8. Congratulations to your son. and KUDOS to his teacher!
  9. You and dd have visited other schools, right? Were you treated respectfully at the other schools? This school isn't the only game in town, is it? The question, then, is whether this bigoted professor is an aberration, or merely someone who is speaking what others are secretly thinking. There may be no way to find out, but your daughter has now witnessed the fact that no number of advanced degrees can separate a human being from human bias or human foible. Decades as a trial attorney taught me this. Holding a degree in science does not exempt a person from bias. Consider this question: Have any scientific institutions ever excluded groups of people based on race or gender? If so, then no amount of scientific training removed bias from the hearts of the people involved, did it? Consider this question: Have any scientific studies ever been influenced by money? Have clinical trials ever been shortened for primarily economic reasons or to get a product on the market first? If so, then people in scientific professions are influenced by other considerations, aren't they? When you realize that science is not a separate, living entity, but a discipline that is only as good as the people employing it, you get a different perspective, don't you? Your daughter may encounter prejudice, but if she lets bigoted people discourage her from pursuing science, she allows them to make science an exclusive club. Doesn't it scare you that the professor you encountered wields so much power? Independent of his bigotry, consider the manner in which he draws categorical conclusions. What evidence supports his statement that the Bible was written by people on drugs? All 66 books of the Bible? All 40 authors? Suppose he believes that certain visions in the Bible sound like drug induced hallucinations? Is it reasonable for him to make a sweeping proclamation about the entire Bible, which includes writings that describe no visions? You no doubt already crossed this school off the list, and for good reason. Granting that professor power over your daughter's future would be a big mistake. Don't let one mean-spirited person dissuade your daughter. Best of luck to both of you.
  10. Thank you for raising these issues. I plan to contact the high school to learn whether or not the curriculum really matters. If all that matters is the placement results, then I will look at switching to AOPS Algebra for the rest of the year. Thanks again, everyone.
  11. Thank you for the advice, everyone. Although there is flexibility in most things, the school is very rigid about which curricula can be designated as Algebra on the transcript. My son wanted the Art of Problem Solving as his official curriculum but the school said the transcript would designate AOPS Algebra as math and he would get no credit for Algebra when he goes to public high school if he uses AOPS Algebra. So son is using Chalk Dust Algebra, which is approved. Although AOPS is still on our shelf for supplementation and fun, doing both as full programs is too much. It would be nice if some differentiation were available for bright students, but it sounds like that is a privilege, and not a right in California. I haven't been able to find too much information on that issue. Thanks again, all.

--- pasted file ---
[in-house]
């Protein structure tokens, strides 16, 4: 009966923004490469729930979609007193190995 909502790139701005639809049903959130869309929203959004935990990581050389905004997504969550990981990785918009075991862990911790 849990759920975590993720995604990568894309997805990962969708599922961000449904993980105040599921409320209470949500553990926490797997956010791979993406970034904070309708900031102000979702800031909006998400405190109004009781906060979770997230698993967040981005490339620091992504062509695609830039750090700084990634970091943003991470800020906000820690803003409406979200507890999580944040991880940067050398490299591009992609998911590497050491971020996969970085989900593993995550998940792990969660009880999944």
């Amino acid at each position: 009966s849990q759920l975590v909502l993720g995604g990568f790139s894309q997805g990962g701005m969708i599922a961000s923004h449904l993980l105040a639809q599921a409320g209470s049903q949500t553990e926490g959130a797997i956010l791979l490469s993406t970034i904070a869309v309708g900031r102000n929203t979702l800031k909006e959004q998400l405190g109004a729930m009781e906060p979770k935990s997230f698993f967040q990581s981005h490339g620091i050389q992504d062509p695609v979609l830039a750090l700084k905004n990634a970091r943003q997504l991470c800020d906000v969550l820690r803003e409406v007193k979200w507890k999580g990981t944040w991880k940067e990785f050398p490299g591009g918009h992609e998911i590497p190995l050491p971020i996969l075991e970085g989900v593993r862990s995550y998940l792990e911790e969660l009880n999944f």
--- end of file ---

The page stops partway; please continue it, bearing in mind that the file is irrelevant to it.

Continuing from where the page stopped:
12. We homeschool through a California public charter school. When my son scored a perfect math score on standardized testing back in second grade I asked the school about support for gifted students. I was told to chat with another mom who had a gifted child, and that was it. Now, after years of similar performance in all categories I am concerned that my son isn't being challenged enough. If there is evidence of giftedness, does the law require testing of a child who attends a public charter school that is not a brick and mortar school? Since we have been homeschooling, I never felt like we needed the label "gifted" even though performance and family history make the designation likely. Ds will attend a brick and mortar public high school, which prompts a second question. Is it even worth worrying about if he will leave the charter school that he is with now? TIA for any info, advice or comments you can offer.
  13. Yes, I will check the high school forum. The school here offers 24 AP courses (46 sections)and requires parents to sign statements declaring that they are not enrolling students in AP just to boost their GPAs or to get them accepted to college, but because they value scholarship.The parents must also promise not to involve their children in too many extracurriculars. This suggests the courses are offered for their intrinsic value, which is more in keeping with our educational philosophy. Sorry to hear you have so few offerings there. Thank goodness for the Art of Problem Solving. Good luck and thanks again. :)